On the heels of this year’s CES, one of the trends that I believe will find its way into many people’s wardrobes this year is the “wearable” trend. Wearables have been discussed, debated, dissected, and analyzed in the tech press at length. I’m not just talking about smart watches like Galaxy Gear, however, or health-monitoring bands like JawboneUp and Fitbit. The trend I foresee has the potential to be much larger than that. I’m talking about wearables embedded in that one thing that all of us carry on our person every single solitary day: clothes.
According to McKinsey & Company’s Ten IT-enabled business trends for the decade ahead, the number of sensor-embedded devices is set to explode over the next decade, potentially linking more than 50 billion physical entities. Intel predicts that people will eventually wear between 3 and 8 items embedded with sensors. Sales of wearable gear that can connect to the Internet or work with apps made for mobile phones or tablets will grow from $8.6 billion last year to almost $30 billion by 2018, according to analyst Shane Walker at IHS Global Insights (IHS).
Today there are dozens of companies jumping on the wearable trend. Over the course of the next 12 months, we can expect to see dozens more, and even greater mainstream adoption of wearable technology. In fact, the industry is getting crowded, as anyone who went to CES can attest. Just a few examples of the wearables unveiled there include a baby onesie with a monitor to track movement and breathing patterns, smart watches that measure and log details about every step you take, and jewelry that monitors your skin’s ultraviolet exposure and sends it to a smartphone app.
Even before CES, Nike and Fitbit have brought sensor technology to consumers through wristbands and shoe inserts that capture, track and share exercise data. Of course, Google Glass leverages this trend as well, although it remains to be seen if Glass will truly catch on or if it will just be a precursor to something much better on down the line, as Robert Scoble believes.
Is there room for startups and new contenders in an area that is drawing attention from the likes of Google, Apple, and Nike? I believe that there is. Look no further than a company like Valencell, which develops wearable biometric monitoring technology and licenses it to industry partners, for an example of a company that has seen early success in the wearables market because its technology is seamlessly integrated into consumer products that are already being used.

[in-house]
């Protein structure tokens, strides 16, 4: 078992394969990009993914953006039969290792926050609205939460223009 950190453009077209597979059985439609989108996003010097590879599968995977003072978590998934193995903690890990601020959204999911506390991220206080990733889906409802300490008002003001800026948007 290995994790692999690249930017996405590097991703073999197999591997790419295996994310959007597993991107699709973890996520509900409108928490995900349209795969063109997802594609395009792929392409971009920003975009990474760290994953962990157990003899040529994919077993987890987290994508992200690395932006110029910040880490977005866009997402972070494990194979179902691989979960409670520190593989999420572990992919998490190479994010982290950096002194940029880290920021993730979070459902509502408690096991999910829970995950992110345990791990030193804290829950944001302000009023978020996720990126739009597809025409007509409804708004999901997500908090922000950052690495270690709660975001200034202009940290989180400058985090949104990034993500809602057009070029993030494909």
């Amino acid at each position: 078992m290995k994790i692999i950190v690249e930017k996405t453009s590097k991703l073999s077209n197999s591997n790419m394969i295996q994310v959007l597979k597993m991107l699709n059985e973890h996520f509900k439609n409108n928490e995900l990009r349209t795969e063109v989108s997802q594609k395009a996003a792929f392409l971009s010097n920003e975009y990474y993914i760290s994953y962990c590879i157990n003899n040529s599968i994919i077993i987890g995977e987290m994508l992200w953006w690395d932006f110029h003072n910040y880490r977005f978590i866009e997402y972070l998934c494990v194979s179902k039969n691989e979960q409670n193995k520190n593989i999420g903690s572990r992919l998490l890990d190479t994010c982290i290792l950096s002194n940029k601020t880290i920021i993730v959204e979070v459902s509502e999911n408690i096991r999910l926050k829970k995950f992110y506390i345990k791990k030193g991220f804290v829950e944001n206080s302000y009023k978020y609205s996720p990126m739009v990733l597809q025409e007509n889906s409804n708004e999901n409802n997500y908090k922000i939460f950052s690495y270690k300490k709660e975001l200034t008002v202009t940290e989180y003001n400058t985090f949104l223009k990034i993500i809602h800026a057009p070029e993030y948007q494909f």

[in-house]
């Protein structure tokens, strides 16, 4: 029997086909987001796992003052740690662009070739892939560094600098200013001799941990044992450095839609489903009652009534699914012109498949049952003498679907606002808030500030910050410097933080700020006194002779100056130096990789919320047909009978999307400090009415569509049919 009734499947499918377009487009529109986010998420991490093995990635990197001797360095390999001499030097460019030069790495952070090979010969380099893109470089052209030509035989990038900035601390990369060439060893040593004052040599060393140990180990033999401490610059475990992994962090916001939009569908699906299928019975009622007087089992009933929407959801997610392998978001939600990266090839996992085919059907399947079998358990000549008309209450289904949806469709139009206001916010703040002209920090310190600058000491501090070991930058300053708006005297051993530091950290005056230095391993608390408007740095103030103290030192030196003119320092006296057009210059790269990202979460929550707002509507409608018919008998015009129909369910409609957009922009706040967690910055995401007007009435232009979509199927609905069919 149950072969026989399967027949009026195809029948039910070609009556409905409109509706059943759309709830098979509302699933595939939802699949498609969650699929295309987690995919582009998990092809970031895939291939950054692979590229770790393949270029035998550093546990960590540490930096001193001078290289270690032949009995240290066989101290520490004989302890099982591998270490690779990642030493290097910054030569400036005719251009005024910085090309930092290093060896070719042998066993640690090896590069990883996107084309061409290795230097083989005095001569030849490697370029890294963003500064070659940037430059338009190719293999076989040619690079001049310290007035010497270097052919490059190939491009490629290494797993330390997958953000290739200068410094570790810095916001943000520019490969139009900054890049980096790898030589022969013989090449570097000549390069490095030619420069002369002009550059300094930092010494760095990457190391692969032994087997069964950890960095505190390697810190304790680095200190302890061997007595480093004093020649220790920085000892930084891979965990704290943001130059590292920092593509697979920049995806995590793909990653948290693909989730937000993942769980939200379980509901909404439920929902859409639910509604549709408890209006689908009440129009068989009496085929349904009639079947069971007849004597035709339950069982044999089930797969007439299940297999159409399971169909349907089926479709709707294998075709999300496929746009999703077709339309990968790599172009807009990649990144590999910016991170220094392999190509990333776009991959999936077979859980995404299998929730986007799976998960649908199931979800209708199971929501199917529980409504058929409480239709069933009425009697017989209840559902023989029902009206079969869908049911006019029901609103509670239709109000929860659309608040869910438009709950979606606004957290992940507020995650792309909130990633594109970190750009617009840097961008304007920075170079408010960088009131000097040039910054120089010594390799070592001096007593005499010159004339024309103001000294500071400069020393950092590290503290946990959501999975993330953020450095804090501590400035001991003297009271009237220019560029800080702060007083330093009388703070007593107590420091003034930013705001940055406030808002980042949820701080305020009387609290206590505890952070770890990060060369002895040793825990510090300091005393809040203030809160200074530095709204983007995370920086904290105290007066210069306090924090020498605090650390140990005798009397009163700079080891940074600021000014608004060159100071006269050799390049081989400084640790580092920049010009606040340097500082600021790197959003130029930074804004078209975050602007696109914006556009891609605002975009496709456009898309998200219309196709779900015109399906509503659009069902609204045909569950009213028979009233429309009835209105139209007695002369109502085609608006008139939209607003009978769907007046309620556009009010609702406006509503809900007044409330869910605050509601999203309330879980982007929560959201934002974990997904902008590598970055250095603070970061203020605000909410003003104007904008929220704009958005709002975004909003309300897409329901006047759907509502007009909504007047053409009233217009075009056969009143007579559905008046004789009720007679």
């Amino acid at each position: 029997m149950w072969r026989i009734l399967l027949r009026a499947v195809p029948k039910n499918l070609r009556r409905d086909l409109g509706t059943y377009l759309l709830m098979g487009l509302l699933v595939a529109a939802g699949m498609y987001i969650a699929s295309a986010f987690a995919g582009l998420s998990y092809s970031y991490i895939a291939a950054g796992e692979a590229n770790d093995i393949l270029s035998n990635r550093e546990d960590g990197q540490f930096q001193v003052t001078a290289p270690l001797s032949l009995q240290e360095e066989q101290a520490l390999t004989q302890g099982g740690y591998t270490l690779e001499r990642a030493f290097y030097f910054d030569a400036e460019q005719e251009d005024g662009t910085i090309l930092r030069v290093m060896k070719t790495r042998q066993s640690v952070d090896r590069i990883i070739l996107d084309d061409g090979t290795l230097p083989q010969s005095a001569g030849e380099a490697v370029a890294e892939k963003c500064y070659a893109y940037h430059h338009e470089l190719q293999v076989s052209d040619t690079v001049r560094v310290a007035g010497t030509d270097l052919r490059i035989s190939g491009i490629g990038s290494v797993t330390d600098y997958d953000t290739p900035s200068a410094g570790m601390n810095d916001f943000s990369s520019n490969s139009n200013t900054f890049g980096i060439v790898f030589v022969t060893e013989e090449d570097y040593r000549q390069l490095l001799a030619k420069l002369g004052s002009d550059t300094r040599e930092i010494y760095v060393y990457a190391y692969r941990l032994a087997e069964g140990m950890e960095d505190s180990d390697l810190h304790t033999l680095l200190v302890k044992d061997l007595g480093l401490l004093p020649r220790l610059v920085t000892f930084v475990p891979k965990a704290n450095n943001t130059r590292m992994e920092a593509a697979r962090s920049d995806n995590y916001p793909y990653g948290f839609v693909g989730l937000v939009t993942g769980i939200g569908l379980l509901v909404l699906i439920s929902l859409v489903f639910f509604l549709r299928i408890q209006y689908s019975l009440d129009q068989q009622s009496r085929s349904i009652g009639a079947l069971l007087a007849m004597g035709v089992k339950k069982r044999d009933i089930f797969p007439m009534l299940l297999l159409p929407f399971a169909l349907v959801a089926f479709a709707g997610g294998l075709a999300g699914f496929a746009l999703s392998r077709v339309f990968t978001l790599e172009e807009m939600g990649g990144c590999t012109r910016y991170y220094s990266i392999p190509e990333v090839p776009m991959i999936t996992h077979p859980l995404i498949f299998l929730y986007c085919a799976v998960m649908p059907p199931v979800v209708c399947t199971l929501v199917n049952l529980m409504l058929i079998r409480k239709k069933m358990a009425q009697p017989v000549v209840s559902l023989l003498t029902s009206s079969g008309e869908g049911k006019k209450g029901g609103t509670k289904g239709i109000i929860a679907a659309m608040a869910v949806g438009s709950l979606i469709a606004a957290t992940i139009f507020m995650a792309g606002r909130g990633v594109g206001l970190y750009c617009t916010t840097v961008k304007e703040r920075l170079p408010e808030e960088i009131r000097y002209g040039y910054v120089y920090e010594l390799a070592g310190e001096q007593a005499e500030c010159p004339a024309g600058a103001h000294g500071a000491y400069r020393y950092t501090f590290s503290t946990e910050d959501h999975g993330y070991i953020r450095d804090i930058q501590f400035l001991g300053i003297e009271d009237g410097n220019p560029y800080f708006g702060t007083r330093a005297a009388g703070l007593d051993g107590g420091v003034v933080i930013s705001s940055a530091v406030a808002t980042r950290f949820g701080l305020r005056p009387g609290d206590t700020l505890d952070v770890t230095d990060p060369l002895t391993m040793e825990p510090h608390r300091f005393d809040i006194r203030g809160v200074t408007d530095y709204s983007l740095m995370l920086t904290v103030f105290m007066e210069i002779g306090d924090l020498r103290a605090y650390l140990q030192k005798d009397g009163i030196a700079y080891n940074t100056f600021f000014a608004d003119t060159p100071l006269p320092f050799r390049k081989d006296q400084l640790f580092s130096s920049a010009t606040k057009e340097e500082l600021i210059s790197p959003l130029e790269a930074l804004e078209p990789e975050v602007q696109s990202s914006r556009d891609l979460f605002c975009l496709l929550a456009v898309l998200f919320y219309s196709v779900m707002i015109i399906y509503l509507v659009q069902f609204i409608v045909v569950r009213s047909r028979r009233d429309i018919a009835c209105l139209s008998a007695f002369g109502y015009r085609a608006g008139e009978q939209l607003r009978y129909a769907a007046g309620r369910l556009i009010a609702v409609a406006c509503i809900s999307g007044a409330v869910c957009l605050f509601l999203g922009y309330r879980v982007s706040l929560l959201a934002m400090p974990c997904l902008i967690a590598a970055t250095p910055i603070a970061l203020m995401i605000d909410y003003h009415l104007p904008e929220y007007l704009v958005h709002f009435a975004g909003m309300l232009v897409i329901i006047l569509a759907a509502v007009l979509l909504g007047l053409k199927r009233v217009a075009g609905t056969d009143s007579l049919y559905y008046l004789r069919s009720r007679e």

Keys to Bringing a Viable Wearable Product to Market
New product opportunities like wearable technologies are exciting for the start-up community to pursue because the possibilities seem endless.
When developing a wearable product, or any product really, it’s imperative to strike a balance between:
- Taking risks. Risks need to be taken, but taken strategically. Taking experiments, risks, and thinking “big” is important, but it’s critical to balance realistic ideas with industry needs. The product development lifecycle needs to be iterative, agile and realistic.
- Addressing a need. If your product does not work with existing lifestyle or business behaviors, it will likely have the shelf-life in the marketplace of the Snuggie.
- Seamlessly integrate into everyday life. Ease of usability is vital for any wearable technology. Products must readily transmit data without requiring much or any interaction from the user. Likewise, users should also be able to access and absorb the data that is being collected and the takeaways that data leads to at the drop of a hat.
- Ensuring trust and reliability. When it comes to productizing the trend, be sure the product offers a real value. If consumers and businesses don’t see a value in disclosing what could be highly sensitive personal data, then associated privacy concerns will outweigh the value in the investment.
Businesses and consumers have been inundated with an exhausting number of “trends to watch in 2014” – from colors to food to gadgets. 2014 will mark the year that wearable technology breaks through to the mainstream in key relevant consumer and vertical markets.
[Image courtesy University of Salford]